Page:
Wind Energy


To justify an offshore wind project’s economic viability, an accurate preconstruction energy yield estimate is required. Unfortunately, the behavior of the wind in a marine/coastal environment is complex, and often not well measured, modeled, nor understood; thus significant preconstruction energy yield uncertainties may be introduced when estimating a local wind resource and a turbine’s available power. In part, such uncertainties contribute to the chronic industry challenge known as wind farm underperformance bias, in which operational energy yield is less than preconstruction expected energy yield. The consequence of underperformance bias is noteworthy, as an inaccurate expectation of available wind and turbine power may cause sub-optimal wind farm layouts, thus further delay the offshore wind cost-competiveness. The University of Maryland, Baltimore County (UMBC) atmoSpheric Profiling for Advancing offshoRe wind researCh (U-SPARC) team was established in 2013 with a focus on reducing atmospheric-related energy yield uncertainties that contribute to sub-optimal offshore wind farm performance, thus unintended high costs. To address these uncertainties U-SPARC’s research is divided into 4 themes: “Research-2-Operation” (R2O), “Measurements-2-Models” (M2M), “Offshore Wind farm Layout” (OWL), and “Doppler Lidar Uncertainty” (DLU). The R2O team collects high spatial and temporal resolution atmospheric measurements offshore to develop methodologies that more accurately characterize the wind resource and available turbine power. The goal is to elucidate how unique Mid-Atlantic coastal meteorological conditions influence offshore turbine performance. The M2M group works closely with R2O, using measurements to validate and improve model estimates of the offshore wind resource. OWL research uses both R2O measurements and M2M model results to investigate optimal turbine design and layout strategies that maximize offshore wind farm energy yield. Finally, DLU works to quantify Doppler wind lidar measurement uncertainty and provide insight on appropriate measurement strategies in an offshore environment.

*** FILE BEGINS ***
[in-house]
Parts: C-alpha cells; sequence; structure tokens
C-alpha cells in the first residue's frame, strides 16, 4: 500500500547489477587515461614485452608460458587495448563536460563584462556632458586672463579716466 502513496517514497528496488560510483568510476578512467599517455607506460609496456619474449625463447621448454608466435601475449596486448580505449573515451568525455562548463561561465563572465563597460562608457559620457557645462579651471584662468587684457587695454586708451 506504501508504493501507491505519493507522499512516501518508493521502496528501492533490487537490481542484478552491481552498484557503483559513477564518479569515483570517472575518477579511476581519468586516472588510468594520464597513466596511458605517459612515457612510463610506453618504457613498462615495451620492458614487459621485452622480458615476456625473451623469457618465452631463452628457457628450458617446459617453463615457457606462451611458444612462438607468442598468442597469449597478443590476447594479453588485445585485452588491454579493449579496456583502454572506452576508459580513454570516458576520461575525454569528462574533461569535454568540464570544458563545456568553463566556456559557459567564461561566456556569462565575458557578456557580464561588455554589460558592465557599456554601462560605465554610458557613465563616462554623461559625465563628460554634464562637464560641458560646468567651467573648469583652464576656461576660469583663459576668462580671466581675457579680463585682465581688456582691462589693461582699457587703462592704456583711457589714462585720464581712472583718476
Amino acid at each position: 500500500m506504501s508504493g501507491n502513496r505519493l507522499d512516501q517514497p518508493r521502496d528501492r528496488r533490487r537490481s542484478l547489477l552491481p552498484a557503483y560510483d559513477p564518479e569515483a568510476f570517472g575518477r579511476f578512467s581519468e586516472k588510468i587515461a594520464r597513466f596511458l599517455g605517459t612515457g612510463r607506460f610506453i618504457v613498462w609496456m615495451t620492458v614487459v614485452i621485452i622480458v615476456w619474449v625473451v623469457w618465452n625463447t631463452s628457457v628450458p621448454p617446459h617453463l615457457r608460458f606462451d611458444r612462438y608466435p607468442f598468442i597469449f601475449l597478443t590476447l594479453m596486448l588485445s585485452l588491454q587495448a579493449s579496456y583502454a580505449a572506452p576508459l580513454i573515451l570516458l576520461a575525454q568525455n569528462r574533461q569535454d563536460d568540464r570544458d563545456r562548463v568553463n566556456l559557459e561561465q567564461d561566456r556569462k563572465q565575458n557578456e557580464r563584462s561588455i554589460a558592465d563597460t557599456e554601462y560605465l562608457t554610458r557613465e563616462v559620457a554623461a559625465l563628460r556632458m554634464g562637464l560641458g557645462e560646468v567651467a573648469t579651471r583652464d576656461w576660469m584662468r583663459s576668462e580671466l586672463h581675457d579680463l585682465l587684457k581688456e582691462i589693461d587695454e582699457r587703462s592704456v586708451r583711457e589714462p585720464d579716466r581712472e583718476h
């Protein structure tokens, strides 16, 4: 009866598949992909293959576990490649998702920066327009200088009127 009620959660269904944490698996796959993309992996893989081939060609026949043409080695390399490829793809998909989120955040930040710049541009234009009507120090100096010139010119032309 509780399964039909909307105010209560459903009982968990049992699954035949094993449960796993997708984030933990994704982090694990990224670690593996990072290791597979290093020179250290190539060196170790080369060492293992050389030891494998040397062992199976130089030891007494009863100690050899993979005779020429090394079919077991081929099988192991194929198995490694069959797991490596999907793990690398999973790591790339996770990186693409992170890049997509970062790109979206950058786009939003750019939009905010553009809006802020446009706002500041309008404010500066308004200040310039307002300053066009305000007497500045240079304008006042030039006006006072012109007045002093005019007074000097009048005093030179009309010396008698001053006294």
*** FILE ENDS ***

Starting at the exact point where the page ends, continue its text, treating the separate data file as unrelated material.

To support these objectives, the U-SPARC team collected high spatial and temporal resolution Doppler wind lidar measurements within Maryland’s offshore Wind Energy Area, during the Maryland Energy Administration sponsored geophysical survey (summer 2013).  Currently, using continuous wind lidar measurements in Ocean City, MD, a long-term offshore wind resource reference database is also being constructed and the uncertainty of Numerical Weather Prediction (NWP) modelled wind estimates assessed. To better account for uncertainties introduced from remote sensing wind retrieval techniques, U-SPARC scientists participated in the Experimental Measurement Campaign for Planetary Boundary Layer Instrument Assessment (XPIA) and Lidar Uncertainty Measurement Experiment (LUMEX) campaigns, funded by NOAA and DOE-NREL respectively. Most recently, in partnership with the University of Delaware, U-SPARC was funded by the National Science Foundation (NSF) to investigate coastal turbine performance and its wake effect phenomena using wind lidar measurements around a 2 MW turbine in Lewes, DE (Vertical Enhanced Mixing Measurement (VERTEX) campaign).